Table of Contents

In recent years, we have seen many companies invest heavily in one of their most vital assets—their employees. From free lunches to Fun Fridays, relaxed workspaces, standing desks, or yoga/meditation rooms, there’s been a slew of initiatives aimed at enthusing employees and accelerating productivity.

According to a survey by the National Business Group, Health (NBGH), and Fidelity Investments, employers across the country spent an average of $3.6 Million on employee wellness programs.

But here’s the catch: most of these companies focus on perks and benefits. Only a handful of organizations prioritize the employee experience to create a stronger and more meaningful relationship with their workforce. This is not for the lack of trying, though.

The 2020 HR Sentiment Survey proves that Employee Experience is currently ranking as one of the top initiatives for business leaders (50% responders). The problem lies in comprehending the significance of the Employee Experience and accurately mapping it to positive business outcomes. In most cases, employers are employees who are misaligned on what drives good experiences.

Employee Experience is a Business Imperative

The Employee Experience reflects your company’s purpose, workplace culture, and employer branding. (Source: Gallup)

The shift in power from organizations to individuals has led to more and more businesses focusing on improving the journey their employees take with them – a journey called the Employee Experience.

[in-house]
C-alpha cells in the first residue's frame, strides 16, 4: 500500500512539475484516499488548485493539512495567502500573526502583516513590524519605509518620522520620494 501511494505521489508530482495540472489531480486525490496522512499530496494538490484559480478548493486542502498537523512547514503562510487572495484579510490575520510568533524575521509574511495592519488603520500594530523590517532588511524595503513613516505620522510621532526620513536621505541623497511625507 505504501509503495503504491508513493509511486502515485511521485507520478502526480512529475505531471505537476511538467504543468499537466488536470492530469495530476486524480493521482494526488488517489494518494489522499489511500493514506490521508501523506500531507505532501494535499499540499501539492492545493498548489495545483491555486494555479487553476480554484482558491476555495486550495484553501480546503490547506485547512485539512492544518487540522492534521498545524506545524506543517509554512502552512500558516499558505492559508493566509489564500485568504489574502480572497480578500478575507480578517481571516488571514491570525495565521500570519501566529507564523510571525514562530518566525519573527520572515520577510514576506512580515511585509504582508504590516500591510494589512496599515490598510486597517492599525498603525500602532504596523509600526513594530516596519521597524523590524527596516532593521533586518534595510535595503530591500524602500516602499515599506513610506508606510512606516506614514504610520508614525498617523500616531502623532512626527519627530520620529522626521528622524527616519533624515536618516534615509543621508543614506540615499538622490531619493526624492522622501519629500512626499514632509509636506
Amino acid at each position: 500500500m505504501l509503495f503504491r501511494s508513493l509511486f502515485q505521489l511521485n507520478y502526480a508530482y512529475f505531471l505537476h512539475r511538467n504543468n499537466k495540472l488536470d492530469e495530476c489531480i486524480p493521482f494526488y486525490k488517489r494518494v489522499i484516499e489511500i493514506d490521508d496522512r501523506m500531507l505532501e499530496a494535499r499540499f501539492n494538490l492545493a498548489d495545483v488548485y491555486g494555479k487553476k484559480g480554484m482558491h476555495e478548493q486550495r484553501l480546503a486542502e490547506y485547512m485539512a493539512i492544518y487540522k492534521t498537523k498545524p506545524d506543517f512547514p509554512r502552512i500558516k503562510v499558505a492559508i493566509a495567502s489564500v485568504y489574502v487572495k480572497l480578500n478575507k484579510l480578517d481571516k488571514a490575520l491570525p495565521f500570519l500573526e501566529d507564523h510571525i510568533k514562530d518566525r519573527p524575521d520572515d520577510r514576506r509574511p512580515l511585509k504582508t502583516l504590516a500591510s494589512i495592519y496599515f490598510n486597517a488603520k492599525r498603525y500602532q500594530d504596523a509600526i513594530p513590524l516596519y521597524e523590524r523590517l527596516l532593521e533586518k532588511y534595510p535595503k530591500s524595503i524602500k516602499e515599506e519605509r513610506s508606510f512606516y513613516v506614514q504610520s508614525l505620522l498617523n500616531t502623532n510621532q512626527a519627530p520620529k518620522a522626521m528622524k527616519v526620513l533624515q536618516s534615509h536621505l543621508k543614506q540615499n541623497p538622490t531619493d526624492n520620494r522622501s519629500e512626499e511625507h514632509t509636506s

As the new KPI for measuring retention, productivity, and overall performance, the employee experience drives business growth and new customer acquisition. You cannot underestimate its worth!

Let’s make it a little more relatable by using the analogy of buying car insurance.

The Employee Experience Shouldn’t be like Buying Car Insurance

Let’s ask you a simple question—what is the similarity between employee experience and buying car insurance?

Buying a new car comes with the added responsibility of purchasing good car insurance. However, the process of buying one can leave you stressed and overwhelmed.

Somewhere between resisting overenthusiastic sales pitches, comparing hundreds of policies, finding the one with the right price (which doesn’t burn a hole in your pocket), reading the fine print (don’t skip it!), and completing endless paperwork, the buyer is left drained from the insurance buying experience and has little enthusiasm left to enjoy his/her newly insured car.

Similarly, an unsupportive work environment, challenging technologies, mounting work pressure, and strained relationships at the office can leave your employees feeling drained and disinterested in their work.

To counter this, you must provide your employees with the experience that makes them emotionally committed to their work and feel valued. Treat them with empathy, and they will be your company’s strongest brand advocates.